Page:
Clear Channel (NYSE: CCU) has settled its differences with Providence Equity for the LBO firm to buy its TV properties. The dispute had made it to court. The original price was $1.2 billion, but that probably came down some.
Now that the fist fight is over, Wachovia (NYSE: WB) which was to supply $500 million for the deal, has walked out. It claims that, since the deal has changed, it has the right to withdraw. According to The Wall Street Journal "Wachovia has argued that even though the sale price is lower and the new agreement contains a larger equity component, it is a separate transaction from the one it originally agreed to fund."
It is a novel new theory. Since the equity component of the deal went up, Wachovia should be taking on less risk. There is a break-up fee of $45 million in the transaction, but the bank will probably argue that it will not pay that since the deal terms were altered.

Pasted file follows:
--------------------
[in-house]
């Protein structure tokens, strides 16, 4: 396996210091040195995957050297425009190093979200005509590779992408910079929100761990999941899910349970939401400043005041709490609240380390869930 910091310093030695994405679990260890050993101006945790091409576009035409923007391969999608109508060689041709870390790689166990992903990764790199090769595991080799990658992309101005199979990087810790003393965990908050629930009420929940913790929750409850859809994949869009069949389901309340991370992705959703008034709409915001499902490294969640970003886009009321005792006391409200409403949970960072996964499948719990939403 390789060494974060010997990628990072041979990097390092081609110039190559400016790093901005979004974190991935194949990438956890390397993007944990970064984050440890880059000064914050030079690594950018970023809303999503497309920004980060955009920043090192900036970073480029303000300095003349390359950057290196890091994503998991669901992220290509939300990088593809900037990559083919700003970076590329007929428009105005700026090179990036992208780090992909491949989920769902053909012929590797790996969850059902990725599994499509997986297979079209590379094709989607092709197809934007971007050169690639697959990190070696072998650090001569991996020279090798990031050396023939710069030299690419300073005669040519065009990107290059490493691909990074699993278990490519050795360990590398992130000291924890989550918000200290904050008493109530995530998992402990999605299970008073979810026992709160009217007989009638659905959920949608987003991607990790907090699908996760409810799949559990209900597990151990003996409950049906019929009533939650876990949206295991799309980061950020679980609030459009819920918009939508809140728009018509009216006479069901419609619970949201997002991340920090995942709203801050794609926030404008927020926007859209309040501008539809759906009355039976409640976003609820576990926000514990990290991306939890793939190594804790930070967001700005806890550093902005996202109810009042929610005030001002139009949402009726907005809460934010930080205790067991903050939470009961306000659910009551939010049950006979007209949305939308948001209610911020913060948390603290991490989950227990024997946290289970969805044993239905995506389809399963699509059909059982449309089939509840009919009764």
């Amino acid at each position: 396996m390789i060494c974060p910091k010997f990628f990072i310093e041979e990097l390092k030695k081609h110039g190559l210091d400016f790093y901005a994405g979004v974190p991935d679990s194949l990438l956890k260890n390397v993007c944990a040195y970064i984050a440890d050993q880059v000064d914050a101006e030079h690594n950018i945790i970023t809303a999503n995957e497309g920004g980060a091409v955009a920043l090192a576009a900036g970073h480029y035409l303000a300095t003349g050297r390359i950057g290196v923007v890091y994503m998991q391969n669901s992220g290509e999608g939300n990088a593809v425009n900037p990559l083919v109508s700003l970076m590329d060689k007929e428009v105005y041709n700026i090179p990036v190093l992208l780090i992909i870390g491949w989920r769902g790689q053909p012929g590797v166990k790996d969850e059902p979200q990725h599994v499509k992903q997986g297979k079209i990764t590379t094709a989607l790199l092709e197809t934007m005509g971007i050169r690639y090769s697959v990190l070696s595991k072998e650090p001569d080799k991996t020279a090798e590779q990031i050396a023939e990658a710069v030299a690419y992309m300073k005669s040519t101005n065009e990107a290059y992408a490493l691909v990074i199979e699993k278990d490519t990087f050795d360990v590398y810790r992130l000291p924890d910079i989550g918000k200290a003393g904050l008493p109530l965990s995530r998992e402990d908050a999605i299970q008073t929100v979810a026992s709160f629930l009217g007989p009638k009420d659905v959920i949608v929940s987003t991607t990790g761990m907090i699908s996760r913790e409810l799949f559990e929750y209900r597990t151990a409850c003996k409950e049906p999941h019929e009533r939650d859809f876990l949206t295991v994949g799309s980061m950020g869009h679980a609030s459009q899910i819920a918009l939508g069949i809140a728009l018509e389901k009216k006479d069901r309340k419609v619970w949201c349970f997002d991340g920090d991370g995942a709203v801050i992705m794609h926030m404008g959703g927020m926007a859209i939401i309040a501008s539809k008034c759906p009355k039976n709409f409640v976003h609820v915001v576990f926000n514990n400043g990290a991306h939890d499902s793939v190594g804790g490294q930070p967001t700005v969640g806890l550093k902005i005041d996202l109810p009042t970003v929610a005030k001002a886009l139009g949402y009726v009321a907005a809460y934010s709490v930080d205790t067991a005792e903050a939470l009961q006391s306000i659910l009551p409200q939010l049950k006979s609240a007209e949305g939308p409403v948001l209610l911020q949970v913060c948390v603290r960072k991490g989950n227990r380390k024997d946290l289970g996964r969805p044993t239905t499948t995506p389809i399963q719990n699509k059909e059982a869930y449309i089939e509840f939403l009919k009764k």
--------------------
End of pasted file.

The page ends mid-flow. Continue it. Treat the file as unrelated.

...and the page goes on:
The story is near-perfect example of the banks, encouraged by their legal advisers, turning their backs on customers to save their own skins. Even with the risk of a termination fee and potential suits from Providence and Clear Channel, Wachovia does not want to take on more LBO debt which it might have to write-down if it cannot be syndicated. New losses from the loans might force the bank to have to raise more money in the open market or from sovereign funds.
Even though it may have squeezed Wachovia to stay in the deal, its reputation as a class operation has taken a huge hit.
Douglas A. McIntyre